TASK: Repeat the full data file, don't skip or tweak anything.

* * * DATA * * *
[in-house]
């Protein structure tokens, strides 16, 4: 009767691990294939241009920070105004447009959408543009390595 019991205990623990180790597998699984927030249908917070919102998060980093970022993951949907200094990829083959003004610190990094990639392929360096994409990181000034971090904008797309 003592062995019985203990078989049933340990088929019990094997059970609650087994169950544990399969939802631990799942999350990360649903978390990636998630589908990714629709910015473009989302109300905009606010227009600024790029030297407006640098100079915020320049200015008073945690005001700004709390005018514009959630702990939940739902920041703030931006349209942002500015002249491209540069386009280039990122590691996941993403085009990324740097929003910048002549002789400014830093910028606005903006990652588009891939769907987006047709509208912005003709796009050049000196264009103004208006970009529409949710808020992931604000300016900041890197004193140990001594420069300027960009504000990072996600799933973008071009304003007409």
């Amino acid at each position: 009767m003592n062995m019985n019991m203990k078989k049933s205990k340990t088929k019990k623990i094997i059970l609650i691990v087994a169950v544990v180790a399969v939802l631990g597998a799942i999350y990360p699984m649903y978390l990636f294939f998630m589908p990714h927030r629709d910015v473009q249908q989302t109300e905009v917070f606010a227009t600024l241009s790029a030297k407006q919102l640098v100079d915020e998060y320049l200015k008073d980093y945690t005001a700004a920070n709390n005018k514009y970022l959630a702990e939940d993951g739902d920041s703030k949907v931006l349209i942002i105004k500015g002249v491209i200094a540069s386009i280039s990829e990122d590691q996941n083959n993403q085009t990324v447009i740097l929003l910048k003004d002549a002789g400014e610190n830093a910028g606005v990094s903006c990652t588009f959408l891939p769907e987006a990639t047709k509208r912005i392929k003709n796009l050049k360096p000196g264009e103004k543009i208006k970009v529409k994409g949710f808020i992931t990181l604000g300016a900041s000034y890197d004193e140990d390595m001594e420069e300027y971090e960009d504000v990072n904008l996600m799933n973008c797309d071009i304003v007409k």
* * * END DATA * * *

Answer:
[in-house]
């Protein structure tokens, strides 16, 4: 009767691990294939241009920070105004447009959408543009390595 019991205990623990180790597998699984927030249908917070919102998060980093970022993951949907200094990829083959003004610190990094990639392929360096994409990181000034971090904008797309 003592062995019985203990078989049933340990088929019990094997059970609650087994169950544990399969939802631990799942999350990360649903978390990636998630589908990714629709910015473009989302109300905009606010227009600024790029030297407006640098100079915020320049200015008073945690005001700004709390005018514009959630702990939940739902920041703030931006349209942002500015002249491209540069386009280039990122590691996941993403085009990324740097929003910048002549002789400014830093910028606005903006990652588009891939769907987006047709509208912005003709796009050049000196264009103004208006970009529409949710808020992931604000300016900041890197004193140990001594420069300027960009504000990072996600799933973008071009304003007409």
């Amino acid at each position: 009767m003592n062995m019985n019991m203990k078989k049933s205990k340990t088929k019990k623990i094997i059970l609650i691990v087994a169950v544990v180790a399969v939802l631990g597998a799942i999350y990360p699984m649903y978390l990636f294939f998630m589908p990714h927030r629709d910015v473009q249908q989302t109300e905009v917070f606010a227009t600024l241009s790029a030297k407006q919102l640098v100079d915020e998060y320049l200015k008073d980093y945690t005001a700004a920070n709390n005018k514009y970022l959630a702990e939940d993951g739902d920041s703030k949907v931006l349209i942002i105004k500015g002249v491209i200094a540069s386009i280039s990829e990122d590691q996941n083959n993403q085009t990324v447009i740097l929003l910048k003004d002549a002789g400014e610190n830093a910028g606005v990094s903006c990652t588009f959408l891939p769907e987006a990639t047709k509208r912005i392929k003709n796009l050049k360096p000196g264009e103004k543009i208006k970009v529409k994409g949710f808020i992931t990181l604000g300016a900041s000034y890197d004193e140990d390595m001594e420069e300027y971090e960009d504000v990072n904008l996600m799933n973008c797309d071009i304003v007409k």